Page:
There are very few independent Canadian whisky distillers left, but Forty Creek is one of them, and a good one at that. The Forty Creek Distillery is located between Toronto and Niagara Falls, Ontario. It is operated by John Hall who has been a wine producer for over 20 years, and to scratch an itch, he began making whisky in the early 1990s. When he started to think about making a whisky, he looked at it from the knowledge he already had and that was making wine. Mr. Hall likes to state that he follows tradition, but is not bound to it, which is great because it makes for a quality product.
Forty Creek Barrel Select whisky is unique because of the way it is produced. First, there is no mash bill for the grains. The whisky is made by fermenting and distilling each grain (rye, barley and corn) individually. So basically there are three single grain whiskies that are barrelled and aged. The distillation step takes place in copper pot stills, which retains more flavour than the common column still. This is very unique in the Canadian whisky world since the column still pretty much dominates. After distillation, the spirit is placed in oak barrels to age. John Hall best describes his method for ageing the distinct distillates:
"For the rye, I use a light toasted American White oak barrel in order to preserve the fruitiness and spiciness of the rye. For the barley, a slightly more aggressive spirit, I use a medium toasted barrel to provide smoothness and to bring out the nuttiness of the spirit. Lastly, the corn, although it is an aggressive spirit, can bring a great deal of weight to a whisky. Corn needs to be aged in a heavily charred barrel to smooth the whisky (that’s why all vodka is charcoal filtered to smooth the vodka out)."
After aging, each individual whisky barrel is tasted and noted. The whiskies are then blended to create the proper taste profile and then the blended whisky is aged another six months in used sherry casks.
Forty Creek Barrel Select Whisky Tasting Notes:
Nose: Quiet to start with subtle floral hints and a slight sweetness. After a few minutes, this whisky really opens up. Nose of dark fruits like plums and a sweetness that’s hard to place. Very nice though. Very smooth.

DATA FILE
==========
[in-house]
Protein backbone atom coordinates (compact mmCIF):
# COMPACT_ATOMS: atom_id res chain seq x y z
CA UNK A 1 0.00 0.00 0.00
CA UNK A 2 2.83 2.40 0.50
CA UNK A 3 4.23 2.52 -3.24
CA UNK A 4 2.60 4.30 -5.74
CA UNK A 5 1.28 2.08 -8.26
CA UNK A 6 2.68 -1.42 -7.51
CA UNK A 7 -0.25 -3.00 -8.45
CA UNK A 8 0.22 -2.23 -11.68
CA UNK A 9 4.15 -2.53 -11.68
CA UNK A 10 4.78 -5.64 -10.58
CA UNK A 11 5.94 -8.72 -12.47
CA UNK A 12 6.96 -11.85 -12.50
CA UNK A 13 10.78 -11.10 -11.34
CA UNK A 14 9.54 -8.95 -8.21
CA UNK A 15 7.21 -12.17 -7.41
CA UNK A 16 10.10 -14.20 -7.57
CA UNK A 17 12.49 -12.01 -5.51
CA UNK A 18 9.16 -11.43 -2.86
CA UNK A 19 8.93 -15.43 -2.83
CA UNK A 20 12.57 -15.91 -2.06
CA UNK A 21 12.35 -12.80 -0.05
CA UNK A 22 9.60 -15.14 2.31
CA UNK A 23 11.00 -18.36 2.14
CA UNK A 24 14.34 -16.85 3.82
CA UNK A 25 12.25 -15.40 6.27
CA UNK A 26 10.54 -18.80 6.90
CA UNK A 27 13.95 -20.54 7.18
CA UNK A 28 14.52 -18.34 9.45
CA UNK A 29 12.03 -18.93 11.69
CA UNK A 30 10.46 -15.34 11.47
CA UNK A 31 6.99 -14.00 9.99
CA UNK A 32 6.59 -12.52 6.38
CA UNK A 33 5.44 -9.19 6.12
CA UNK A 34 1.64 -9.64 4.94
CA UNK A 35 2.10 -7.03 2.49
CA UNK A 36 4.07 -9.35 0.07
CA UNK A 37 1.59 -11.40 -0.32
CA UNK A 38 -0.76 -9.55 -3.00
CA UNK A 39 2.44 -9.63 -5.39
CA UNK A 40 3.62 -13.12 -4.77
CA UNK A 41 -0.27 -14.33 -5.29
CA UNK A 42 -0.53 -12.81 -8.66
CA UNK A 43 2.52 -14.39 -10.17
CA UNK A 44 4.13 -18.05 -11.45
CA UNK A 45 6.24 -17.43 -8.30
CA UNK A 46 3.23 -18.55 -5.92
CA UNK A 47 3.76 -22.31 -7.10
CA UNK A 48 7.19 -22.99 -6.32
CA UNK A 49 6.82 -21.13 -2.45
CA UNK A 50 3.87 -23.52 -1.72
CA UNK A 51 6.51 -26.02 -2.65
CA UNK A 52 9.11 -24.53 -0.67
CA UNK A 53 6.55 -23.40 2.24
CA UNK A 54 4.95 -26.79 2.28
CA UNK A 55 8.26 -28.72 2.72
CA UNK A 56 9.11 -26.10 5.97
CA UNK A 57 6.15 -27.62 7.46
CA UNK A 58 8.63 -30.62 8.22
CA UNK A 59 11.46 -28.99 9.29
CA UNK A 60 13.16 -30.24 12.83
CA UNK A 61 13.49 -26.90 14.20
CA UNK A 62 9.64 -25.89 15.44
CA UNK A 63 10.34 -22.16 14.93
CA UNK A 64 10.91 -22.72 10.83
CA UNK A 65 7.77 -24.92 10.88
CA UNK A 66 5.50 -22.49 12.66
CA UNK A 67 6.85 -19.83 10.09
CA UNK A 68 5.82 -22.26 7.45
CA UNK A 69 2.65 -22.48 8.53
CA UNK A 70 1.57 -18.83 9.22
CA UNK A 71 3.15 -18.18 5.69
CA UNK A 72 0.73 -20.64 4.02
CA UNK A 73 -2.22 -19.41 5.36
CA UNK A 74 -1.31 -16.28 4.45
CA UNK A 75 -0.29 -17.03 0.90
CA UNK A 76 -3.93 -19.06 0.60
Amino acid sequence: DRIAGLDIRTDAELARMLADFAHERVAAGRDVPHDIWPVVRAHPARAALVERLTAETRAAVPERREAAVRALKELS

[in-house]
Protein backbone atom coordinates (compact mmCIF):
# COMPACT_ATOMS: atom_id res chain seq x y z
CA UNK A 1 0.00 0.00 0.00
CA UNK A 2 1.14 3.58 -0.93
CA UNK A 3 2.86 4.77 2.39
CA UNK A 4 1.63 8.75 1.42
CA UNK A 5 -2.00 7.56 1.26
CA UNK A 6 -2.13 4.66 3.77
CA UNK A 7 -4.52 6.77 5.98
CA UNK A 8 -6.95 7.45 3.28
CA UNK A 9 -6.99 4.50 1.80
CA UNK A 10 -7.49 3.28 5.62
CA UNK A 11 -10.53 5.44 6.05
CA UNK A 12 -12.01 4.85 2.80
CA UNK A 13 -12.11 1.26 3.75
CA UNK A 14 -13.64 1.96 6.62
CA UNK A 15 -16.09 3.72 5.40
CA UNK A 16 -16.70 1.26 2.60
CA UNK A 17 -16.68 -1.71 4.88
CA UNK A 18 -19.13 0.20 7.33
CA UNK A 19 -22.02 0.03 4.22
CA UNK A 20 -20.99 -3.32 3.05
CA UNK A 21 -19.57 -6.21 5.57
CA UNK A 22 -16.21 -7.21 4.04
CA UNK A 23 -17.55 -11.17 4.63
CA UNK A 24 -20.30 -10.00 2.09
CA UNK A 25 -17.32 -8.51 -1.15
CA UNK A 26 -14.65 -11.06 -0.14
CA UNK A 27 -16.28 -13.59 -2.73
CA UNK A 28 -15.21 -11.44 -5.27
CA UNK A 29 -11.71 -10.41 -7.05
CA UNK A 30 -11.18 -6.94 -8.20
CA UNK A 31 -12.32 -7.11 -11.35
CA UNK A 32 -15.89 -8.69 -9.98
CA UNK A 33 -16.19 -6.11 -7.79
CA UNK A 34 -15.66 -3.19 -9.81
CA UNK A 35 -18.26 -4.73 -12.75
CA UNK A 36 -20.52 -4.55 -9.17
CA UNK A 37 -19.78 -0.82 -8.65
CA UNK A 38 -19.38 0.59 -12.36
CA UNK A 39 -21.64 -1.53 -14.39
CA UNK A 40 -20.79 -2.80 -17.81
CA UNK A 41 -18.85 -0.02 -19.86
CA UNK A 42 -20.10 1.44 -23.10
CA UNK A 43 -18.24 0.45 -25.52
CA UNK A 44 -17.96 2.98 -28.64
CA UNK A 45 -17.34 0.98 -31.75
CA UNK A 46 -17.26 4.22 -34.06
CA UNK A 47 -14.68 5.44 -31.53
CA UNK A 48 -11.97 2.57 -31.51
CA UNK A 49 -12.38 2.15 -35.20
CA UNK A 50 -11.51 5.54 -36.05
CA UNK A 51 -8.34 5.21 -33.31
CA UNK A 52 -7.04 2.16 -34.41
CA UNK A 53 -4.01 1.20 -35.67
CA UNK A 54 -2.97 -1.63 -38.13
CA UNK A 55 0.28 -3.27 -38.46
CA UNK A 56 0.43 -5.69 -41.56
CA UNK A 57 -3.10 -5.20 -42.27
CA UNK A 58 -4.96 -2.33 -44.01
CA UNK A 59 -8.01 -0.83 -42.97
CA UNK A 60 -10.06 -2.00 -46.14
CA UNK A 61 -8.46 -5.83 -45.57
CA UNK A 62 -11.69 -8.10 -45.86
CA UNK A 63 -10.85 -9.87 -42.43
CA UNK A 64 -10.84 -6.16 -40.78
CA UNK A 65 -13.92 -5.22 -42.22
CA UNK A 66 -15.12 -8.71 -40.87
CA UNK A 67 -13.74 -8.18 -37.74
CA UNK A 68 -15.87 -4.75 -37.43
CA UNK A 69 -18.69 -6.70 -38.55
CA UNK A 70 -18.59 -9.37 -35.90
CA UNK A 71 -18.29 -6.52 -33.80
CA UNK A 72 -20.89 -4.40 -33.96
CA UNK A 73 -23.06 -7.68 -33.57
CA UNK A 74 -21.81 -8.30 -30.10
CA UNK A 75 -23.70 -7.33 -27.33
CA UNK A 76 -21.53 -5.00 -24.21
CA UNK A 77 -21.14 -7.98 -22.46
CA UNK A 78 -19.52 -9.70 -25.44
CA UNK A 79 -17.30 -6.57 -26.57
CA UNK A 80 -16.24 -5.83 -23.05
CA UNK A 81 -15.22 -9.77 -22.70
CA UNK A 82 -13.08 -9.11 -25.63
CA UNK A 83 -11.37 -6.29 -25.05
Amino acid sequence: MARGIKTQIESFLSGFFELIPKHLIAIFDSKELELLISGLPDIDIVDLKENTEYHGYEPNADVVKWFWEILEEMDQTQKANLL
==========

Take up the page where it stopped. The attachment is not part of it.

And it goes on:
Palate: Smooth start, with a fruitiness and a subtle attack from the wood and spice. Nice clean finish with a slight bite. Great balance between sweetness.
With Water: A splash of water opens up the nose and showcases the Canadian vanilla and toffee nose. The floral hints are still present, but only in the background. The addition of water makes for an exceptionally smooth drink. The attack from the wood and spicy notes disappears, but the finish is still present and lingers gently for a few minutes.
Compared to Crown Royal:
Forty Creek is sweeter than Crown Royal, and that is probably from the ageing of some of the whiskies in used Port / Sherry barrels. Barrel Select is very smooth and easily competes with Crown Royal on the flavour side of things, and in some cases surpasses Crown Royal.
At the new restaurant/bar, Mint, I have selected Forty Creek Barrel Select as our house Canadian whisky. The reason for this is that when you think how a whisky should be made Mr. Hall gets it right. He takes the time to do it properly, he doesn’t use the cheapest methods or the fastest to market methods. These little things impress me, but most of all this is a great whisky. If you get an opportunity to pick up a bottle I highly recommend you do, you won’t be disappointed.
I look forward to the time when new products are released by Forty Creek. In the rumour mill there is word that a whisky aged in used Port barrels is in the works, and I’ve also heard that there is a possibility of a 100% rye whisky being released. The rye rumour is the least reliable, so take it with a grain of salt.
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